Posts Tagged ‘human’

If You Ever Wished You Could Quit the Human Race…

…join the crowd.

I’d be happy to take a long hiatus from the current version of homo sapiens, because we’re a hot mess. The rage and hatred in the public square are becoming unbearable. As if that weren’t bad enough, I see this same spirit infecting other parts of our life together. Even in my beloved hobby, whose members are family to me, the charges and countercharges, white-hot social media fury, choosing up sides and fighting are on full display.

Now, with the news of the past couple of weeks—pipe bombs in the mail, lives lost at a Pittsburgh synagogue—all of this has shaded into a new level of violence. As it had to. Spew enough words, create enough rage, and weapons often follow.

Bottom line, we’ve done a lot of damage in the past two years. We’ve wreaked a lot of havoc. The damage will take time and space and work to heal. And until we heal, we’ll be very vulnerable to further pain. No wonder people are hiding out, keeping to themselves, refusing to converse, bowling alone.

With all my heart I want to join them. Two things give me pause, and they both came up in silent prayer recently–where so many things come up, courtesy (I believe) of the Spirit.

Thing 1: notice the pronouns two paragraphs above. We’ve done a lot of damage. We’ve wreaked a lot of havoc. Like it or not, I’m one of them—one of us—which means I have to own my own inner dross. It’s true that I make a point of not spewing rage and drama. But the seeds of it live in my heart too, just like they live in most everyone’s heart.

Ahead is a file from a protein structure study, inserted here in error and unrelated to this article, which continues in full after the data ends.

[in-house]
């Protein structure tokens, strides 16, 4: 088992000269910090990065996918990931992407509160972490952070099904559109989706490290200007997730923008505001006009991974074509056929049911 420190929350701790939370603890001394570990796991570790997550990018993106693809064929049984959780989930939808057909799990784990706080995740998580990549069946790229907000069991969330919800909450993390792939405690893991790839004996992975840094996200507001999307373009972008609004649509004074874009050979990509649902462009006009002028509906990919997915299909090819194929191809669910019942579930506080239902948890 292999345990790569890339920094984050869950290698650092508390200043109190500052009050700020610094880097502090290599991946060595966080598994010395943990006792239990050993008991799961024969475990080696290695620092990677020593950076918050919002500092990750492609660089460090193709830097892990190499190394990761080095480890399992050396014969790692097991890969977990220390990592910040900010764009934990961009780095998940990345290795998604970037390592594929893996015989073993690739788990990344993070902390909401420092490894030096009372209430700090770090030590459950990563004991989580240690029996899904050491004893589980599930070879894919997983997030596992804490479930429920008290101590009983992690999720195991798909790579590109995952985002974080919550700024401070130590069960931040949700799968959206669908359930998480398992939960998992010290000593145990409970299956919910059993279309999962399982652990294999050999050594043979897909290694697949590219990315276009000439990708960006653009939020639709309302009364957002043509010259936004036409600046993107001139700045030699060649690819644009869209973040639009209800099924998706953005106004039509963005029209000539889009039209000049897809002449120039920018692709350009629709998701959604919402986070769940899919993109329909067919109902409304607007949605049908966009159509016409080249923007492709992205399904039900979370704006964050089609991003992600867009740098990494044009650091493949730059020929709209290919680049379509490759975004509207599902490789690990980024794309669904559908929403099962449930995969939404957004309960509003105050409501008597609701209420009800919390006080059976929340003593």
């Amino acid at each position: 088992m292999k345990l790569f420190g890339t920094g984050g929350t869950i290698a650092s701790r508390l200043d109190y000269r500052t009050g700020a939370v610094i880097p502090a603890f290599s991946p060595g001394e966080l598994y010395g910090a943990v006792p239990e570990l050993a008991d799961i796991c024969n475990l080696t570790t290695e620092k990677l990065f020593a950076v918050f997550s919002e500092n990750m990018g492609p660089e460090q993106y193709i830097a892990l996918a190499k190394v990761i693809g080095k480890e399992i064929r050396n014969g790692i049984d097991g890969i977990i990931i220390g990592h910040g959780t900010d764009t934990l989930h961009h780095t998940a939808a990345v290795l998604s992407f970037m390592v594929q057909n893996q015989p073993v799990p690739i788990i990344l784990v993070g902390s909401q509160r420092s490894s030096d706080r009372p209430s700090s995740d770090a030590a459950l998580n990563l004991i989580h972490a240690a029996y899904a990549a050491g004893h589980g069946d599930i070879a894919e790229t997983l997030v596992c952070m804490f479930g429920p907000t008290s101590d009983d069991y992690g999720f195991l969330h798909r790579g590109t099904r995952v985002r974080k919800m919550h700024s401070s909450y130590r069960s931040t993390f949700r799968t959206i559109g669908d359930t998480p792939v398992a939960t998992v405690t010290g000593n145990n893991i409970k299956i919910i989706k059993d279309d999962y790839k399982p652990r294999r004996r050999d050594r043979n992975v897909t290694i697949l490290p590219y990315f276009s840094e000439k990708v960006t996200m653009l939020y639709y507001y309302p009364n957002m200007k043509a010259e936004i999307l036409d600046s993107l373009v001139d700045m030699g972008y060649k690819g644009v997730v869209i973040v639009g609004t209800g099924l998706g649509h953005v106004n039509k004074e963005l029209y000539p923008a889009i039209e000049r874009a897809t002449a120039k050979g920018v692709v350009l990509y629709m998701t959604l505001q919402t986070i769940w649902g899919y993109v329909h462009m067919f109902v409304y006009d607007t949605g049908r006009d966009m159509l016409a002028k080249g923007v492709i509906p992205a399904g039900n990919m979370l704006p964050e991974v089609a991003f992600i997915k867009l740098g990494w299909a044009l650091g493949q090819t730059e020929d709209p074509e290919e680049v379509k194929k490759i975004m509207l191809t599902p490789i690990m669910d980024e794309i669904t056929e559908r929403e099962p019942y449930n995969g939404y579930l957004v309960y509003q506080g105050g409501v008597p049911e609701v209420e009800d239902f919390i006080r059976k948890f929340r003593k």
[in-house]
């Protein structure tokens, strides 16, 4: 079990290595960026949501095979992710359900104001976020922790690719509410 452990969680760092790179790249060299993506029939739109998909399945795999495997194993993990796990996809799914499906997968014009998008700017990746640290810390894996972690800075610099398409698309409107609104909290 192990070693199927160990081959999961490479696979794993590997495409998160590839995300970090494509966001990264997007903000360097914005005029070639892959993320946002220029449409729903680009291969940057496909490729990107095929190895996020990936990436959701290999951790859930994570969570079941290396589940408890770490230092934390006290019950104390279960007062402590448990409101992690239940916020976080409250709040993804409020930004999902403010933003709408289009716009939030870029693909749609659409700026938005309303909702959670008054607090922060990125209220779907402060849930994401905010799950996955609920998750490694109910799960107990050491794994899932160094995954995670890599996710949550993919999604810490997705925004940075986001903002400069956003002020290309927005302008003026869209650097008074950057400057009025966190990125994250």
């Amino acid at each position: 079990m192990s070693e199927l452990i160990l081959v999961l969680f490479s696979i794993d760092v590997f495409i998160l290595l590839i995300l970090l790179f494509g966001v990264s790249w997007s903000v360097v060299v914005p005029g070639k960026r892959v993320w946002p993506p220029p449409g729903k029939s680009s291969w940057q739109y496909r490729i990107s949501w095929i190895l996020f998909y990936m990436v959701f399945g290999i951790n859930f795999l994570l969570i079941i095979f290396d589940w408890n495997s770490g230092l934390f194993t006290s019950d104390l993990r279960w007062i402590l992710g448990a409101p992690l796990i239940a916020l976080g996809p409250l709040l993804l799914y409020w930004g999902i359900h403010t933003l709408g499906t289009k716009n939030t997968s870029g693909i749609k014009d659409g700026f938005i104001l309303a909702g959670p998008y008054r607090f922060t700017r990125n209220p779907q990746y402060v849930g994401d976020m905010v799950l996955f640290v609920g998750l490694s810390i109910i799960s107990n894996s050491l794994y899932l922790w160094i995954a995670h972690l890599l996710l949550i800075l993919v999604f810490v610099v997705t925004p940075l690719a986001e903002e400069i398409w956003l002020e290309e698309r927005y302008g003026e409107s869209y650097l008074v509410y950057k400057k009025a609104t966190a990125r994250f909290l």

In short, I’m stuck with us. We’re stuck with us.

Thing 2 comes from my orientation as a Christian. Just by our species’ status as still alive and walking around, it’s evident to me that God has not given up on the human race. Quite the opposite when you consider Christianity’s central story: that God, in the person of Jesus, became every bit as human as you and me. That he drank the human experience to its dregs, right down to a humiliating public execution. God is quoted as saying, “I will never leave you nor forsake you,” and the Christ story proves it.

If God’s sticking with us, and I have to imitate God (Ephesians 5:1 from the Christian scriptures), that obliges me to stick with us too.

Do I have enthusiasm for this? Oh hell no. Sometimes, though—especially in the chaos that rage and hatred inevitably cause—it’s good to throw a stake in the ground and say, “I have to stand here. I cannot do otherwise.” Then, with that stake keeping me tethered to the good and true, I can do the inner work to figure out how on earth I’m going to follow God’s call with a whole heart.

 

We’re the Product of Many Forces, but We Are Not Helpless

For the months of March and April, I’d been in an odd place spiritually—not traumatic, just unsettling. Sorting through it took some serious work: a number of journal entries, an intense session with my spiritual director, an intriguing metaphor or two, a great deal of turning over the situation in my head.

Also for the months of March and April, winter kept threatening to stay through summer.

Two weeks ago we had our first warm, sunny day. Poof. Odd place gone. Euphoria washed in. I was happy as a clam. It was just seasonal affective disorder. All that inner work and mental energy wasted.

Or was it? Not quite. The reality was more complicated—and more beautiful—than that.

For one thing, the sparkling sunshine reminded me of a humbling truth about us humans. Our lives take place in a context, consisting of myriad systems that affect us profoundly and are beyond our control. The weather impacts our moods and lives. So do our genes, the state of our health, our birth order, the places we’ve lived, the political/media climate, etc., etc., etc.

Buddhism has a fascinating way to think about this, summed up in the phrase causes and conditions. The way Buddhism sees it, there’s no such thing as a permanent self, or a permanent anything: we are just the product of the ever-changing causes and conditions that shaped us and continue to shape us.